When business journalists mention the flight to quality, they usually mean investors shedding risky investments and buying government Treasurys, blue-chip stocks, gold ingots. But in a recession (consumer spending was down 3.1 percent last quarter, which is an astonishingly high number), consumers may make their own humble flight to quality as well. I was stuck by a line from this Economist article about American retailers’ coming struggles: “Among deep discounters, too, such as Dollar General and Dollar Tree, which have benefited from shoppers looking for the best possible value, the leaders are gaining at the expense of laggards. Even dollar stores are finding life harder, as customers are somehow finding their way to goods that yield their sellers the very lowest profit margins.” The word “somehow” intrigues me in that last sentence—the lowest profit margins probably come from the goods that give consumers the most value, and when their minds are focused by hard times, they can perhaps ferret out that value more ably. That’s a tall assumption—that use value correlates negatively with profit margin—but I’m going to go with it to indulge in some speculation.
It seems to me that in the 99-cent store, where there are no coherent efforts at marketing, branding, or promotion, consumers are at less of a disadvantage; some of the information asymmetries that marketing systematically tries to create are absent. And distortions of use value created by price signals are muted, since everything is priced the same. So without all that static, consumers can perceive the actual usefulness of goods more clearly. But in order for that to happen, consumers must overcome the initial disorientation that comes with shopping in such an arid retail environment. Marketing and branding, etc., all ultimately save us time and make our shopping at once more efficient and more pleasurable—we can fly into fantasy thanks to the narratives advertising has enchanted the goods with. At the 99-cent store, goods are disenchanted and bewildering in their profusion. We are forced into a different mind-set when we go there—a skeptical, distrustful attitude that has us interrogating the goods rather than open to being seduced by them. This is the opposite of what profit-seeking retailers generally try to accomplish: this McKinsey report summarizes what the typical goal is:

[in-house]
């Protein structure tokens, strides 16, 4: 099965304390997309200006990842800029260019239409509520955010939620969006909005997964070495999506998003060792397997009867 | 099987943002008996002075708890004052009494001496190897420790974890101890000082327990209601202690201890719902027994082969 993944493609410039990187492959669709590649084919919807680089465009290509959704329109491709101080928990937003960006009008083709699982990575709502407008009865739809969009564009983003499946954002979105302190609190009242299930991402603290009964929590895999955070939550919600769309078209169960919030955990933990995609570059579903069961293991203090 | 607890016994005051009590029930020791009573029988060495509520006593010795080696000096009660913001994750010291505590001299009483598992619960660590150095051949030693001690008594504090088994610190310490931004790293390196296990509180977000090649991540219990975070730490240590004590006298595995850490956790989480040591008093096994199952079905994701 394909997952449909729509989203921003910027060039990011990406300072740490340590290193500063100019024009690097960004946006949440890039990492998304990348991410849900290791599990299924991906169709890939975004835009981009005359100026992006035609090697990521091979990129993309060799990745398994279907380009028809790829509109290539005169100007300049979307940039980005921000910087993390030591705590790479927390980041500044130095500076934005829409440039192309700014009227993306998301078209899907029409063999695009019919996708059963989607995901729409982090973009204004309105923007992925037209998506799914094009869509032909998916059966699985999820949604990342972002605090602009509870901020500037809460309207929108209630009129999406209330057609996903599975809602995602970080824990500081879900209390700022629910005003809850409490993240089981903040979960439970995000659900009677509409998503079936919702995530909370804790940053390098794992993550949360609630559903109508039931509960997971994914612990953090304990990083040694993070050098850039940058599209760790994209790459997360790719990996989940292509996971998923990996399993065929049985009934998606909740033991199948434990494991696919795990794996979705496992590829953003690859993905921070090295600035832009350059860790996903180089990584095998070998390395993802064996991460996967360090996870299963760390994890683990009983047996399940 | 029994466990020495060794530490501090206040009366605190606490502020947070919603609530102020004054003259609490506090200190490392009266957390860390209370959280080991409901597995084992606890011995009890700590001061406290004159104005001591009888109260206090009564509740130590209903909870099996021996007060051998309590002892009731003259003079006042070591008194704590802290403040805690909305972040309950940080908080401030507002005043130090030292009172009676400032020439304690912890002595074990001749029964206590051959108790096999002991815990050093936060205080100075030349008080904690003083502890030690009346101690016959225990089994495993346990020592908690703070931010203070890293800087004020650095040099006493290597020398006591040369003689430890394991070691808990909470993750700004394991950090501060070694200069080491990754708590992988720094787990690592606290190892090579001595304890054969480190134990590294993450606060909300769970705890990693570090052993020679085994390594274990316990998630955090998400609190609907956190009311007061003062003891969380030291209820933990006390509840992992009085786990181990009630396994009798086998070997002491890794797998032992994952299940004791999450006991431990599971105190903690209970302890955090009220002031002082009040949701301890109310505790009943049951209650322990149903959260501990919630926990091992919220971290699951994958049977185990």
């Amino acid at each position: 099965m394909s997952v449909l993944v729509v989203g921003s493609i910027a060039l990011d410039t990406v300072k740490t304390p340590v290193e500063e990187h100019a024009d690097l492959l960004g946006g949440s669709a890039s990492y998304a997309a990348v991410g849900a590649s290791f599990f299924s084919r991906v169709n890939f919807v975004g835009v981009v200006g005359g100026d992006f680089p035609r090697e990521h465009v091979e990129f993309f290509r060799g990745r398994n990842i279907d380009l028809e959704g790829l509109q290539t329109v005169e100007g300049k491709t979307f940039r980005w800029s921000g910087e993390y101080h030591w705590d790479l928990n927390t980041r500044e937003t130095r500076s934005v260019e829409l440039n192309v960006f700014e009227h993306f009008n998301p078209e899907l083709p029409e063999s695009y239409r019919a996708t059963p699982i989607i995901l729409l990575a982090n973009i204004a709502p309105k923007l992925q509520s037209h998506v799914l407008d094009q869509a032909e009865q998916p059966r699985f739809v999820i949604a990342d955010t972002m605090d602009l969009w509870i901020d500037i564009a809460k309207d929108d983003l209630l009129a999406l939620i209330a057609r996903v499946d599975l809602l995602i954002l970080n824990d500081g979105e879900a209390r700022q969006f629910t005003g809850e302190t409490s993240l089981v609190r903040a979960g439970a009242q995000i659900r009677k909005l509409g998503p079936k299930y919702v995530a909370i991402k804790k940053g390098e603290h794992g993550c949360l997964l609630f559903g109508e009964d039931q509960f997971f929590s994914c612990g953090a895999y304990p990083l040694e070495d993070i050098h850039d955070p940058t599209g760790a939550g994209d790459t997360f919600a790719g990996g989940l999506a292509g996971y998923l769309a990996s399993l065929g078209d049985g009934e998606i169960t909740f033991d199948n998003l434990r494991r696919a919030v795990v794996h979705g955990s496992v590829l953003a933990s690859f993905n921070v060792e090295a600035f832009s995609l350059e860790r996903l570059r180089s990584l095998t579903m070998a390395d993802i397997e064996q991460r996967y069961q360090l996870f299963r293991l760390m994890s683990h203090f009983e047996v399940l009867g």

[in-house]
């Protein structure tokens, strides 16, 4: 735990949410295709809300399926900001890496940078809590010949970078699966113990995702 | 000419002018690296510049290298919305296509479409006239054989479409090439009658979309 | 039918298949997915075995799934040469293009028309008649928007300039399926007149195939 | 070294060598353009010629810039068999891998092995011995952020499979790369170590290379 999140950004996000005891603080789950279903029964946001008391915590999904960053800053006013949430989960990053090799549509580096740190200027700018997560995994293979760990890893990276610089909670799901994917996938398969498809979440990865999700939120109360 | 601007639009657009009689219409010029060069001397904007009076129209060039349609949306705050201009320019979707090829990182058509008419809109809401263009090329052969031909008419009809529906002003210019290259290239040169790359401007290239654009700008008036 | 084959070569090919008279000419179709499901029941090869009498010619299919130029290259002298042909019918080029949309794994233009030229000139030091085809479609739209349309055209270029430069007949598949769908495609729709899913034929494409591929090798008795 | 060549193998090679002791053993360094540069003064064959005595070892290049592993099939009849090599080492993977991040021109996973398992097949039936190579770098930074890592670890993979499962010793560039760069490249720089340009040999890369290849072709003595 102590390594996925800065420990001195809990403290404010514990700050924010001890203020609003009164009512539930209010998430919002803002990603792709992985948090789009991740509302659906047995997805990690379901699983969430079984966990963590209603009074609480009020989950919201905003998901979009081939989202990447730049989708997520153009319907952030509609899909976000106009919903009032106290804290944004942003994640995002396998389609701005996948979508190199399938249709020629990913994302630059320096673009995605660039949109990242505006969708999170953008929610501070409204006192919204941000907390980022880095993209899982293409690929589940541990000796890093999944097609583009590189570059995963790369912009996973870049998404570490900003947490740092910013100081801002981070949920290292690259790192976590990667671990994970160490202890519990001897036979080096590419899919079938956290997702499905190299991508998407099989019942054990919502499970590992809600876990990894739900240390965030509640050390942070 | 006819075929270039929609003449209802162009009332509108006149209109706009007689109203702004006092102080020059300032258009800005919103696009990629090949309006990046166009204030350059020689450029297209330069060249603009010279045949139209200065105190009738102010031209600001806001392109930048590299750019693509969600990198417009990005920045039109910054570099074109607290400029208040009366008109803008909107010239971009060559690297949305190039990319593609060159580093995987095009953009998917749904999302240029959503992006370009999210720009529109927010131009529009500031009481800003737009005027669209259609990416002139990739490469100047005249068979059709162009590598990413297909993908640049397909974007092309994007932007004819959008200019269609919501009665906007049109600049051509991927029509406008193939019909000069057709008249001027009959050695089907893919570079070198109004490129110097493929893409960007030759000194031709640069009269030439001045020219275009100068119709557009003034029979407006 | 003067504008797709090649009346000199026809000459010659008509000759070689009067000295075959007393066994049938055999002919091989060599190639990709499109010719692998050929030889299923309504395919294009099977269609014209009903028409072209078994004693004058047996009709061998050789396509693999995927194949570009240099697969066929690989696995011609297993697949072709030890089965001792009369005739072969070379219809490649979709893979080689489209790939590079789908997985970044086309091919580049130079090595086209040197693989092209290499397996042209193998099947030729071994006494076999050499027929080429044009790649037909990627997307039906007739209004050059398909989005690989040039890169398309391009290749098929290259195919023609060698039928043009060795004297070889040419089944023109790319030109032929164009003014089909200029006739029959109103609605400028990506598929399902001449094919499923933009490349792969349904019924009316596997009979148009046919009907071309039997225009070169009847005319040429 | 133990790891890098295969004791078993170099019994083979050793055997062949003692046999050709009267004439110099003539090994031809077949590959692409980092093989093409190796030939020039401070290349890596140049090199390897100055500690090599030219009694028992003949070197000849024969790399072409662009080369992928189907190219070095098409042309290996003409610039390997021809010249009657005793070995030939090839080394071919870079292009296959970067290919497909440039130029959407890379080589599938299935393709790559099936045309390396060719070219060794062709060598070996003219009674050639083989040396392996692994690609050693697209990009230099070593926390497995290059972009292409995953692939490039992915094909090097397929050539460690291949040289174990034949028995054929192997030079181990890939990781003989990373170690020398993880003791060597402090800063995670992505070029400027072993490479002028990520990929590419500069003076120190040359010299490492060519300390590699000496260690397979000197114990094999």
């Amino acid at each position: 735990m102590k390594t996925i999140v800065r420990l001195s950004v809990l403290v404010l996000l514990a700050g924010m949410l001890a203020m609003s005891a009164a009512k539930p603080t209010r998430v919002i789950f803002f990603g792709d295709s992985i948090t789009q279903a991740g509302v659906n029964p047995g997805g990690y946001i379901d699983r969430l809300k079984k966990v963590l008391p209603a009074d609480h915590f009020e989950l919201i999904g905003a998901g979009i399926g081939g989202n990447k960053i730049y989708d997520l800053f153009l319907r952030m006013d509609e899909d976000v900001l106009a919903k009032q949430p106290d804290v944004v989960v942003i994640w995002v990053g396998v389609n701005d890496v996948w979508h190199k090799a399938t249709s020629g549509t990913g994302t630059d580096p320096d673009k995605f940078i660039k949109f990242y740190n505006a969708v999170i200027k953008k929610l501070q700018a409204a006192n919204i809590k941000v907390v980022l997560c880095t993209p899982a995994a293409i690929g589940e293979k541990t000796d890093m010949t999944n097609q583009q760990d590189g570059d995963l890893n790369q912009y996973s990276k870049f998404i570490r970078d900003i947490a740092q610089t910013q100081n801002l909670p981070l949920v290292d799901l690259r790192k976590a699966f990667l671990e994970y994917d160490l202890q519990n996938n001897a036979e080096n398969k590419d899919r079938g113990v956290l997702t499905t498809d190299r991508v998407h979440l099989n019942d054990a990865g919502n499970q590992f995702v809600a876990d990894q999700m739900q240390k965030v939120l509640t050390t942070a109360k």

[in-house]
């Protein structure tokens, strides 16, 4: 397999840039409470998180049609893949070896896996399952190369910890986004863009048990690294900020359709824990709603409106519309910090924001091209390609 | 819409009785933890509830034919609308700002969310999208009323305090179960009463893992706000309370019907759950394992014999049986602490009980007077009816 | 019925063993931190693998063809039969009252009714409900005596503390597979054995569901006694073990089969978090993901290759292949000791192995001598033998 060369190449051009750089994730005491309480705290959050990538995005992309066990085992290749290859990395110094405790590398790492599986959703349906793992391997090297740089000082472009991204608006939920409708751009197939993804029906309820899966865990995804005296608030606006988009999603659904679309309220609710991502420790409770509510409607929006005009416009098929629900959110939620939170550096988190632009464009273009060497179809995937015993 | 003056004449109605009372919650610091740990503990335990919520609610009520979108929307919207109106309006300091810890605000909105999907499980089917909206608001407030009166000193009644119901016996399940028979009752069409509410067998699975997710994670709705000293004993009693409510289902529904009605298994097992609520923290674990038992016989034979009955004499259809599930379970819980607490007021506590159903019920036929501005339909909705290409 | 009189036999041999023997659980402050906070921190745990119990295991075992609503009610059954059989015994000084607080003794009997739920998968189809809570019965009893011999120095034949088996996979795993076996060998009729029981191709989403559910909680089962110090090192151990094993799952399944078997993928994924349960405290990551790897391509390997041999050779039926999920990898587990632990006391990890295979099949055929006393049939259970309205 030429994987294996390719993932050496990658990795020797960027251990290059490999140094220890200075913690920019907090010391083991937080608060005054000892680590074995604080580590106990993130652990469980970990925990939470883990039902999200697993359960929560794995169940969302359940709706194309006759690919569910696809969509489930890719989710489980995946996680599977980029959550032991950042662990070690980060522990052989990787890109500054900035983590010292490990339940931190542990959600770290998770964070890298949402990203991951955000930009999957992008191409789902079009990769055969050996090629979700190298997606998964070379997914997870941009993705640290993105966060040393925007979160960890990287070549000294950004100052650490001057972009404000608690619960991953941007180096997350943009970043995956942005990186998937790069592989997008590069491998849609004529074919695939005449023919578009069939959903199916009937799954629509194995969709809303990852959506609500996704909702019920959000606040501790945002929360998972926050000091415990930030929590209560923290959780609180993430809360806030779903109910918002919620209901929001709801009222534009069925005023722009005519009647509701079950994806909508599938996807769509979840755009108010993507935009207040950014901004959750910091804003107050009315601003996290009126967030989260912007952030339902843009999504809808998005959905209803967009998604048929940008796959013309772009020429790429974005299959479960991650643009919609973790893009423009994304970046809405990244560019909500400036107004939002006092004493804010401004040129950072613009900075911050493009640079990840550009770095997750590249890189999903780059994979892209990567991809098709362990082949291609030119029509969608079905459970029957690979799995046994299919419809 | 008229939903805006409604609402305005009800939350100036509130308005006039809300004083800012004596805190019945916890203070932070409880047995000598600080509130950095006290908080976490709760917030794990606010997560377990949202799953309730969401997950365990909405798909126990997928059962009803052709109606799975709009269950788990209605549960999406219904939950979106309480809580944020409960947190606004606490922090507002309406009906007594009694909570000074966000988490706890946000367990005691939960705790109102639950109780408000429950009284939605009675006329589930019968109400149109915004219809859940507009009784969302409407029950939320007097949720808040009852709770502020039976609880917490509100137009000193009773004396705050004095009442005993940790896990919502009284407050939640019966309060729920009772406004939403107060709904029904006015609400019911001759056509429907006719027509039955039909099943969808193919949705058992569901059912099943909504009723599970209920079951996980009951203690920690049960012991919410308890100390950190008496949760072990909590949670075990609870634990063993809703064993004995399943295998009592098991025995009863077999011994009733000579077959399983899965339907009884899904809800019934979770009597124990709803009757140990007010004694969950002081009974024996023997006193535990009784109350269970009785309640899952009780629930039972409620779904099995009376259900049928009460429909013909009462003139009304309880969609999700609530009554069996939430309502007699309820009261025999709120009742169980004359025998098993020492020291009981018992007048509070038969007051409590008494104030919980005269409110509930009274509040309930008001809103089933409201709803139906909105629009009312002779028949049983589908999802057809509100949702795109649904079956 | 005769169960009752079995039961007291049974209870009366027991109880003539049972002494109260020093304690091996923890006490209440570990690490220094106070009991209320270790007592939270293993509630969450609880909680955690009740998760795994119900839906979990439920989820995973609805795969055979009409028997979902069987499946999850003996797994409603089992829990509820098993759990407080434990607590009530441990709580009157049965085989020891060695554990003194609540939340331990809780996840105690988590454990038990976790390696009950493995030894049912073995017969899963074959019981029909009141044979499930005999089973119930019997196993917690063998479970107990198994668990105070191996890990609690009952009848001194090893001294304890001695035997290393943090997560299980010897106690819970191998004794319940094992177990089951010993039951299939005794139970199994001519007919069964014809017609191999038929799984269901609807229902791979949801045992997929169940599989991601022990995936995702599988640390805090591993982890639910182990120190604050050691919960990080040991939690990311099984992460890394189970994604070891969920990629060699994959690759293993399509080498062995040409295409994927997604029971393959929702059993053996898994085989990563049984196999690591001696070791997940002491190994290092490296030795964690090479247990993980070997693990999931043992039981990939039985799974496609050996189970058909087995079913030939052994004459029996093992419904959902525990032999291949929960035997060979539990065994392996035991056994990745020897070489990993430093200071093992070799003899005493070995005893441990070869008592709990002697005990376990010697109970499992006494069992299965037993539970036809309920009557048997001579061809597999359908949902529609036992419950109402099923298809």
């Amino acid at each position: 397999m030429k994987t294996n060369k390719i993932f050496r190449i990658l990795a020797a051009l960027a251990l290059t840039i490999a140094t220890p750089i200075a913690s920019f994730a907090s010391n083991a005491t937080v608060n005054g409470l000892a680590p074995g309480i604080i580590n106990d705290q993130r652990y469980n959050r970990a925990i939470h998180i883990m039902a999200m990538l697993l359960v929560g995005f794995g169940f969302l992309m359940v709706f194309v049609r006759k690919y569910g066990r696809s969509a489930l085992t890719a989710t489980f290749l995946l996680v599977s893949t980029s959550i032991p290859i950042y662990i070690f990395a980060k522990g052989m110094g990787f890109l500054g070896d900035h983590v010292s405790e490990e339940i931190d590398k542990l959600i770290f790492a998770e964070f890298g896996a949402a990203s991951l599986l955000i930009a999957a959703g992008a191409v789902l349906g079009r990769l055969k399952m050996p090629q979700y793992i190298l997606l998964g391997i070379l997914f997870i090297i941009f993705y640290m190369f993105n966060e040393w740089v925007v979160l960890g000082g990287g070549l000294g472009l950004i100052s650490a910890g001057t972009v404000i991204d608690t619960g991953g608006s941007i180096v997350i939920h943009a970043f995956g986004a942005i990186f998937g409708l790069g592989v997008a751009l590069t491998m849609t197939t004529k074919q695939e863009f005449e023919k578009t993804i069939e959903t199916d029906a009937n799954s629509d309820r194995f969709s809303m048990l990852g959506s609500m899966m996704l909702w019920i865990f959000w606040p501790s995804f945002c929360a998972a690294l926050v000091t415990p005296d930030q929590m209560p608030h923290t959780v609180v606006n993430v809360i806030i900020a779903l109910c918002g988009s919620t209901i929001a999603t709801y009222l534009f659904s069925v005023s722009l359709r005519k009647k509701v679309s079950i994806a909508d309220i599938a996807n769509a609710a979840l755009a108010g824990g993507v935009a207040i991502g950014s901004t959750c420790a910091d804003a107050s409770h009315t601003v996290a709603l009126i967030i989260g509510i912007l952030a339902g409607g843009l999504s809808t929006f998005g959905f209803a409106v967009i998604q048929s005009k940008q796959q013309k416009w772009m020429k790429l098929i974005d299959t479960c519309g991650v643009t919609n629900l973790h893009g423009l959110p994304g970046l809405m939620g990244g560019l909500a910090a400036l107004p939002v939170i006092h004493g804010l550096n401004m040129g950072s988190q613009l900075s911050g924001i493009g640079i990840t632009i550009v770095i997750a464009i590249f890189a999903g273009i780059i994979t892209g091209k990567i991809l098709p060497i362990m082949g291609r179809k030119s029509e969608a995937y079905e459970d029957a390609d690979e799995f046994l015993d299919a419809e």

Retailers with good financial health in mature industries can also go on the offensive, taking actions to quickly grow revenue by driving traffic into stores through more compelling offers and ensuring that staff is ready on the floor for the assisted sale. For example, a North American soft goods retailer has reversed declining sales, improved customer satisfaction, and increased the frequency and average size of transactions by focusing on eliminating out-of-stocks, raising the effectiveness of front-line salespeople, and making small store-layout changes that help customers find the goods they want.
It’s worth remembering that these efforts improve the retailers’ bottom line, not the consumers’. (It has been Best Buy’s strategy in crushing Circuit City, which announced it was closing The consumers spend extra for the accessibility, not for quality; if they are trained by hard times to eschew that, then they can save what the ordinarily pay to spruce up the shopping experience while still satisfying their “needs”—that is, if you accept that there is such a thing as the difference between wants and needs.